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NCAA: What Comes After What Comes Next?

August 17th, 2022 by dk

Nobody knows what comes next for the University of Oregon’s athletic programs or the Pac-12 Conference. The NCAA itself seems powerless and uninterested in its future, leaving those decisions to competing television and media outlets. They will be spending billions for the top-drawer entertainment the schools reliably provide.

I don’t know what comes next, but I have a good idea about what comes after that. NCAA has already found the winning formula for televised sports entertainment. They only need to replicate basketball’s March Madness into a months-long football playoff tournament. It may take another ten years, but I’ll bet that’s where things are heading.

News coverage has focused relentlessly on how the major football conferences relate to one another, after UCLA and USC announced they were leaving the Pac-12 for the Big Ten in 2024. We have been paying attention locally to what will happen to OSU if the UO receives and accepts a similar offer.

Every conference has weaker members who rely on proximity and historic rivalries to stay relevant amid stronger rivals. As collegiate sports transitions to becoming a national entertainment product, stadium ticket sales and proximity to fans wanes. Media money waxes.

We forget that Vanderbilt is a member of the SEC or that Rutgers is part of the Big Ten. Most of their conference rivals would happily forget them too. Television outlets will want more games from top tier teams and fewer games featuring the rest. A double-elimination tournament that lasts for months will accomplish this.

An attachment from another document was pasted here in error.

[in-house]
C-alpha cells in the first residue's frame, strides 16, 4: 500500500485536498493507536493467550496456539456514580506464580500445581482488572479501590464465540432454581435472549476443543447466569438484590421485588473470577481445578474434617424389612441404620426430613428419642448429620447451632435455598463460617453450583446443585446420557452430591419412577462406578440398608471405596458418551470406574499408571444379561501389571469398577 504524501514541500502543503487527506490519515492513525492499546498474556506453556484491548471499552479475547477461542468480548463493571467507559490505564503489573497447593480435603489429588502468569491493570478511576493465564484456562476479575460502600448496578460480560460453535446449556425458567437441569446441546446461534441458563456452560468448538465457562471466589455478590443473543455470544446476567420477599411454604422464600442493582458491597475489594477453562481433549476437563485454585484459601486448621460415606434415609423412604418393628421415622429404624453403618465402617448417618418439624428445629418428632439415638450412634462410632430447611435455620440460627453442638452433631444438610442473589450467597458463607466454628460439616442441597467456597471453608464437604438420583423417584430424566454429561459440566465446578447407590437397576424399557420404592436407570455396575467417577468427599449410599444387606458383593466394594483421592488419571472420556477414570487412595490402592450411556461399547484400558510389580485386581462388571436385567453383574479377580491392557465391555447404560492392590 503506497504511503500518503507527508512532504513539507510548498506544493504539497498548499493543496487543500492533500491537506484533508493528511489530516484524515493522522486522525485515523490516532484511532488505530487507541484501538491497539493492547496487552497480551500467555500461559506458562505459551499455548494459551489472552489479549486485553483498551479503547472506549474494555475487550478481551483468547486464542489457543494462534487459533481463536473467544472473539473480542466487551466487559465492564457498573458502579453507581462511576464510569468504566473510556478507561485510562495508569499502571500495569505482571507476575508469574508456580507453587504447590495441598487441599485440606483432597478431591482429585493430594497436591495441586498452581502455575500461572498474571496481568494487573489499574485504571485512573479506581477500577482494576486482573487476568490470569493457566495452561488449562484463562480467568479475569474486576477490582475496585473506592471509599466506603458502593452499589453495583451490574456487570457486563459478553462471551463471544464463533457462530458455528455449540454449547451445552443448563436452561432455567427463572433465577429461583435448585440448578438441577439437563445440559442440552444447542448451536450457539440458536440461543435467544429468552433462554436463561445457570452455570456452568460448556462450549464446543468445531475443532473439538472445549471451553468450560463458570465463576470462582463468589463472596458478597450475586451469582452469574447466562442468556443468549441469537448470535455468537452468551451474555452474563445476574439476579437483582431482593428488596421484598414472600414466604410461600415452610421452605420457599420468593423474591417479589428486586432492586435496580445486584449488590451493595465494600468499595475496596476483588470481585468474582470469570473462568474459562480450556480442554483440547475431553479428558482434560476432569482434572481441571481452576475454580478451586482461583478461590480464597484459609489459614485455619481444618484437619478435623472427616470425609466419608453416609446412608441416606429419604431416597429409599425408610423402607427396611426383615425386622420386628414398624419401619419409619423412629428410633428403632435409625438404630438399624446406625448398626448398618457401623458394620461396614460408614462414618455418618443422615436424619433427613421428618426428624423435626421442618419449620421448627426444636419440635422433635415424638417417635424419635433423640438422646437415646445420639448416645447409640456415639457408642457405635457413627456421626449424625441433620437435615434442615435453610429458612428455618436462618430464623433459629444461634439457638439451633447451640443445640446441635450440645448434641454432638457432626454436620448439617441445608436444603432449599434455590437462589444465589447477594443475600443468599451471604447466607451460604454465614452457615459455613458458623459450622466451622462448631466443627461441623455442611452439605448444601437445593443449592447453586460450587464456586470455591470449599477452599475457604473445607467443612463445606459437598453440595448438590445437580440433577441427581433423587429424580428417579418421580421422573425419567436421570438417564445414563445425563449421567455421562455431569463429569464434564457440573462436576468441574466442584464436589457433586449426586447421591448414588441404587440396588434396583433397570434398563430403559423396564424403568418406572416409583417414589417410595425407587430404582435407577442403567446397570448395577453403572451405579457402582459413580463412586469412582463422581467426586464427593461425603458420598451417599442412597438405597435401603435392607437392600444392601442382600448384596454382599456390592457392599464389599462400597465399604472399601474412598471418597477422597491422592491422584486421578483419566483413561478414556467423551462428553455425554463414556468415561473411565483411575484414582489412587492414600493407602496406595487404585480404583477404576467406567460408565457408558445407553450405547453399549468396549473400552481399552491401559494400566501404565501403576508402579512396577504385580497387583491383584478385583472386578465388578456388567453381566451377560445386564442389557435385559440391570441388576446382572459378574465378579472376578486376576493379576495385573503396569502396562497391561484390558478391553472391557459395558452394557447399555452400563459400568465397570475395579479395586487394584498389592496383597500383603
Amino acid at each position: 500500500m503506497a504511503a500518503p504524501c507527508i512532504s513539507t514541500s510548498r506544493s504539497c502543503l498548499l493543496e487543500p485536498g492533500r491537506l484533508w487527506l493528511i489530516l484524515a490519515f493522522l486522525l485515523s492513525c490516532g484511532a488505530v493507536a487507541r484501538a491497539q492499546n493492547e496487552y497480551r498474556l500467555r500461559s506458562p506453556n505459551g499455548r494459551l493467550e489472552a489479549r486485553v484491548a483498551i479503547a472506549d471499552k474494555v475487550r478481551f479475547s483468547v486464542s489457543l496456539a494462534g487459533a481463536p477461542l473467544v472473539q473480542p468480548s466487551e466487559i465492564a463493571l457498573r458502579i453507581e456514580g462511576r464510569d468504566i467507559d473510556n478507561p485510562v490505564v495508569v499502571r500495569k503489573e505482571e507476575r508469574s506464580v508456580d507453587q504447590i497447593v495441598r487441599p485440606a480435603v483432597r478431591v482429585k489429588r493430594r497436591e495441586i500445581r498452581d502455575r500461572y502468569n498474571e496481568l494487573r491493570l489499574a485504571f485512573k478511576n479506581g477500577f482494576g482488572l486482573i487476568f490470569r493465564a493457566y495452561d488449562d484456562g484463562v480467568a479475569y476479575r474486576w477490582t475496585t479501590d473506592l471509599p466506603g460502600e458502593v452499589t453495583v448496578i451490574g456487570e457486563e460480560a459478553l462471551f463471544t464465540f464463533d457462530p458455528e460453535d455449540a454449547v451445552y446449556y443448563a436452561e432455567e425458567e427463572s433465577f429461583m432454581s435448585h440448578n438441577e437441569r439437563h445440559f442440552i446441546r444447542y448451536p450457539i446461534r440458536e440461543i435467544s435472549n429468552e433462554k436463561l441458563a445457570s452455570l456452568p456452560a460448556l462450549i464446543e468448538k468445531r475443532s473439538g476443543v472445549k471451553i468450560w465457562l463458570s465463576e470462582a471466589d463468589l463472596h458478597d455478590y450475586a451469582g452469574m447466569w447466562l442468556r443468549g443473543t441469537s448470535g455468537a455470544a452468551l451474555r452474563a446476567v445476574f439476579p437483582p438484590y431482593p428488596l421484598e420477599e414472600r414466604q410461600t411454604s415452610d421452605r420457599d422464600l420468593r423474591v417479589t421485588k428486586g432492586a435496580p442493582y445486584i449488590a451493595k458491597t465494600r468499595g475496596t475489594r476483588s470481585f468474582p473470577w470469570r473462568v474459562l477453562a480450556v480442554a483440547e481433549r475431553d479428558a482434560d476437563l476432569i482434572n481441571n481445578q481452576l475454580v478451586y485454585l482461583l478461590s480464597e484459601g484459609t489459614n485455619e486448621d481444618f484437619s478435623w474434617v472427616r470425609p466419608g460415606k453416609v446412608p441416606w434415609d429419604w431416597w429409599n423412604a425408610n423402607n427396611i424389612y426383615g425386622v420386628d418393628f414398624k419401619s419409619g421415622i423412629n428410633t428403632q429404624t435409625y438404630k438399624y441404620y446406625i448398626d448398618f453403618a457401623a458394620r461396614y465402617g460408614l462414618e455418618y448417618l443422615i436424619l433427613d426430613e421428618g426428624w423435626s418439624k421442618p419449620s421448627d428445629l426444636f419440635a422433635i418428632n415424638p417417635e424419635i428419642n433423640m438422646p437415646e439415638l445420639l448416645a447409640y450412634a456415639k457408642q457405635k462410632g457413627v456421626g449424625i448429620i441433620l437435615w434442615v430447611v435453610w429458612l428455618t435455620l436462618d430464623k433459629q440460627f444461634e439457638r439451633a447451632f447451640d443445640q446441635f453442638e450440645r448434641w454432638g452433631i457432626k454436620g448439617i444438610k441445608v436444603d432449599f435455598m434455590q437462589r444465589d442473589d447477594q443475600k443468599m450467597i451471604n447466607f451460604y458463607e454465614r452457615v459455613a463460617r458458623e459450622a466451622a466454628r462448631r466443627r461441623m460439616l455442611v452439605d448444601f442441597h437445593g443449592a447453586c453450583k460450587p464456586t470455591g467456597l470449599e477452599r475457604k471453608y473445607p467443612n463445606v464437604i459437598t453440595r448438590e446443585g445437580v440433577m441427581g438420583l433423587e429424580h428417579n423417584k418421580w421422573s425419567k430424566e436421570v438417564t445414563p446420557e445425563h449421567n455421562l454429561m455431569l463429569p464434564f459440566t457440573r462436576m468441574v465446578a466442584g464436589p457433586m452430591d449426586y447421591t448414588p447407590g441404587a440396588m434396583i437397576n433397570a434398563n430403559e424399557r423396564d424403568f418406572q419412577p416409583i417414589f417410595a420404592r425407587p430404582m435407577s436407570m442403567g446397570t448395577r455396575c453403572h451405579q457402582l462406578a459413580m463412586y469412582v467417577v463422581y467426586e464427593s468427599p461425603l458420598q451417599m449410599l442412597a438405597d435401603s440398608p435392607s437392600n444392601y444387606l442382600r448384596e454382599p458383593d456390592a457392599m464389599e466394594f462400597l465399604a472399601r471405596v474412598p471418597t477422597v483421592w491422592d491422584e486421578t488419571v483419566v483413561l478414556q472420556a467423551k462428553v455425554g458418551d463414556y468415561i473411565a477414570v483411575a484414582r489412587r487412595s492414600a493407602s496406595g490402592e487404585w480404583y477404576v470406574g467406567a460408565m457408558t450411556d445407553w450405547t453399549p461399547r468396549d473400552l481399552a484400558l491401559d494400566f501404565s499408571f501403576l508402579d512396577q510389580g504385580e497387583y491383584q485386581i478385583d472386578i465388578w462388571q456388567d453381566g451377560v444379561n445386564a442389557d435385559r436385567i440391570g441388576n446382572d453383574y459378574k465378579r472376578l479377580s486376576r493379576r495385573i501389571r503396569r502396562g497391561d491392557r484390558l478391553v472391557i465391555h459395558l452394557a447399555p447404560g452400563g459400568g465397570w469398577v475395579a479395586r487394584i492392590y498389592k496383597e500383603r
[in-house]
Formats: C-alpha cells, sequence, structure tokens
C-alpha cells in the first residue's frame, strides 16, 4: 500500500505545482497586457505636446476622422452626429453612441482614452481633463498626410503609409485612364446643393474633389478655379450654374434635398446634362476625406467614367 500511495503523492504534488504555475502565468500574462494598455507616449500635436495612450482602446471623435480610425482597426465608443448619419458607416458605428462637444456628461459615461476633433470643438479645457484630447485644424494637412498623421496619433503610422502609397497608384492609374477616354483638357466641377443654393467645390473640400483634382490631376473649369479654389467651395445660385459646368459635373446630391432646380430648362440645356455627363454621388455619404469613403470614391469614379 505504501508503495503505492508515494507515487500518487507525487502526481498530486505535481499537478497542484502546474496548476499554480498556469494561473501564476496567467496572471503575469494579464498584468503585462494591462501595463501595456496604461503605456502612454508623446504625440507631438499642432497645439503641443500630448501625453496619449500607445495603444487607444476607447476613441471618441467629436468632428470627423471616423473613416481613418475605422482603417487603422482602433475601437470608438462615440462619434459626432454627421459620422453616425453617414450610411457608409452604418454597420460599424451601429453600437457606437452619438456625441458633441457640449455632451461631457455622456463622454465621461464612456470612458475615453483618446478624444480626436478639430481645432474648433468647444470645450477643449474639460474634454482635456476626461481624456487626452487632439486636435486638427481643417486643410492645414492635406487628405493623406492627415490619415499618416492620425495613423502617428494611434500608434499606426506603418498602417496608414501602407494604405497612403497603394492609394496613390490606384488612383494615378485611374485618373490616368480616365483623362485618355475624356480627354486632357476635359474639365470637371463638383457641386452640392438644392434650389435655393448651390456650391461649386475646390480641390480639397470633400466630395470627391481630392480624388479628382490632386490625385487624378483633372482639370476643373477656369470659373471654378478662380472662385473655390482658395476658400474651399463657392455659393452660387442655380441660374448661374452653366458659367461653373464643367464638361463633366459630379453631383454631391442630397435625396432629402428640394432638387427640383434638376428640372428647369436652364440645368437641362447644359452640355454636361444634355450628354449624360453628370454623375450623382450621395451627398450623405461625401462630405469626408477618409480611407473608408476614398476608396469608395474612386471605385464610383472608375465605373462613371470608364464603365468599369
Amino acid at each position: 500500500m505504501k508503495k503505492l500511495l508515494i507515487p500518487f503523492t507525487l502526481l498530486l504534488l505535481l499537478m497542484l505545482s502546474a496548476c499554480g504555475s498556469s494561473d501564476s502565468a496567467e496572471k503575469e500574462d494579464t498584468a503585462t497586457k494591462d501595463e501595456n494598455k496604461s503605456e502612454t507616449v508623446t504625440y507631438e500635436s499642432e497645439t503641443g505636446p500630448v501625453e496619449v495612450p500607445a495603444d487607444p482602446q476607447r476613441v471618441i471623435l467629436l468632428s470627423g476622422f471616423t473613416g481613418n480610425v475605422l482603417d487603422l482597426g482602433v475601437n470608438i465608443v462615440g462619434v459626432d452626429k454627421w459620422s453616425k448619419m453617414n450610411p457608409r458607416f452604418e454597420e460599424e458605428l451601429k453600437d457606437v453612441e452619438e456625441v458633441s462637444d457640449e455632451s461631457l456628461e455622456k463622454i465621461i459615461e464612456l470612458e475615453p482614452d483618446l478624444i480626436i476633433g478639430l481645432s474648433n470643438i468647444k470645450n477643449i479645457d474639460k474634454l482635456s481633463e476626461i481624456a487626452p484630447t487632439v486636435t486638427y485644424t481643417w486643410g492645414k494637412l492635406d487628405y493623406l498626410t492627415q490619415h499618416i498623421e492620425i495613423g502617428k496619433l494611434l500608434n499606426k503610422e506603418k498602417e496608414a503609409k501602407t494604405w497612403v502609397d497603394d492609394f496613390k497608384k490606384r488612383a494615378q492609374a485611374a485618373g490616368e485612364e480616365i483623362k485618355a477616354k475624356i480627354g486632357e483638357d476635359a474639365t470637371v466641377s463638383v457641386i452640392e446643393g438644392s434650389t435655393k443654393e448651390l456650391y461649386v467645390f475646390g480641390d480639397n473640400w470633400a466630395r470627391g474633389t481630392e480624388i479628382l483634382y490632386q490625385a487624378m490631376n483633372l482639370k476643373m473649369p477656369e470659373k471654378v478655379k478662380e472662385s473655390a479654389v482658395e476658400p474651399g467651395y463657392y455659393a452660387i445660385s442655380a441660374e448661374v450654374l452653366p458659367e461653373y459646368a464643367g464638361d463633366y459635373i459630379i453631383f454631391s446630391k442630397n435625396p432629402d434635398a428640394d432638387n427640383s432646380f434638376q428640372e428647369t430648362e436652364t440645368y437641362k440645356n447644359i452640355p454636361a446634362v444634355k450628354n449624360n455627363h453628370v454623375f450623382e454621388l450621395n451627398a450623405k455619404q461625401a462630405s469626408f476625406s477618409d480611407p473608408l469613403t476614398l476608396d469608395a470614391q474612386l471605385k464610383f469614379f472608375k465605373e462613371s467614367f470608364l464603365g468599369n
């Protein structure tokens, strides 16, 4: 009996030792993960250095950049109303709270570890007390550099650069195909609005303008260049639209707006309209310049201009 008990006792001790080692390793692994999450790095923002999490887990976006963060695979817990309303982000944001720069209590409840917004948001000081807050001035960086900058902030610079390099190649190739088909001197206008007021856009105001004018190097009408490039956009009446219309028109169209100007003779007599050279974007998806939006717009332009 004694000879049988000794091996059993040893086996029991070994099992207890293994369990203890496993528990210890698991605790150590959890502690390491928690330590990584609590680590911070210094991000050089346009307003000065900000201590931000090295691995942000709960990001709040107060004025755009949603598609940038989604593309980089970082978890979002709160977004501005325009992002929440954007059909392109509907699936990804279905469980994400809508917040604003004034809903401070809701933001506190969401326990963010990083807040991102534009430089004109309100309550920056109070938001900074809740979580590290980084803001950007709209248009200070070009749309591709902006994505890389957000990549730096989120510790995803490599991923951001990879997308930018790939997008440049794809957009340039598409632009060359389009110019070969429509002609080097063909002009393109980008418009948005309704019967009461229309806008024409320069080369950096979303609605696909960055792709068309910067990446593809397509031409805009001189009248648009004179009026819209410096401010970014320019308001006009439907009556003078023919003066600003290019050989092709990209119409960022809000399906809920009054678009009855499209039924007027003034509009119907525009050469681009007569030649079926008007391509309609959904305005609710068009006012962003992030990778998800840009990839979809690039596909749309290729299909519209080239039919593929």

Conference play will be reduced to a few weeks at the start of the season as teams position themselves for the games that matter. The first games will resemble exhibition games, followed by two months of games where the losers go home.

You might laugh at a playoff structure that begins with 64 teams, but only because you don’t think like a TV executive. There have been as many as 40 bowl games that constituted collegiate football’s post season. This will be nothing more than a better organized version of that.

Television executives don’t care about coaches getting only a week to prepare their team for an opponent. Or the cost of transporting equipment across the country. Or the education of collegiate athletes. The entertainments dollars earned and spent will solve all those minor problems, except the last one.

Schools with good teams will play more games and earn more money. Lesser teams will earn and play less. Entertainment dollars will drive every other detail.

How will the University of Oregon fare in such a system? So many changes will happen during the intervening years that it’s impossible to predict. As athletes consider themselves professionals in the Name-Image-Likeness sports economy, they may not consider any affiliation with any school to be important.

Or it may all have the opposite effect. Athletes may only want to be aligned with branding powerhouses that can launch them to stardom. That will favor the Ducks, at least until TV executives set their sights on promoting and televising high school games.


Don Kahle ( writes a column each Wednesday and Sunday for The Register-Guard and archives past columns at

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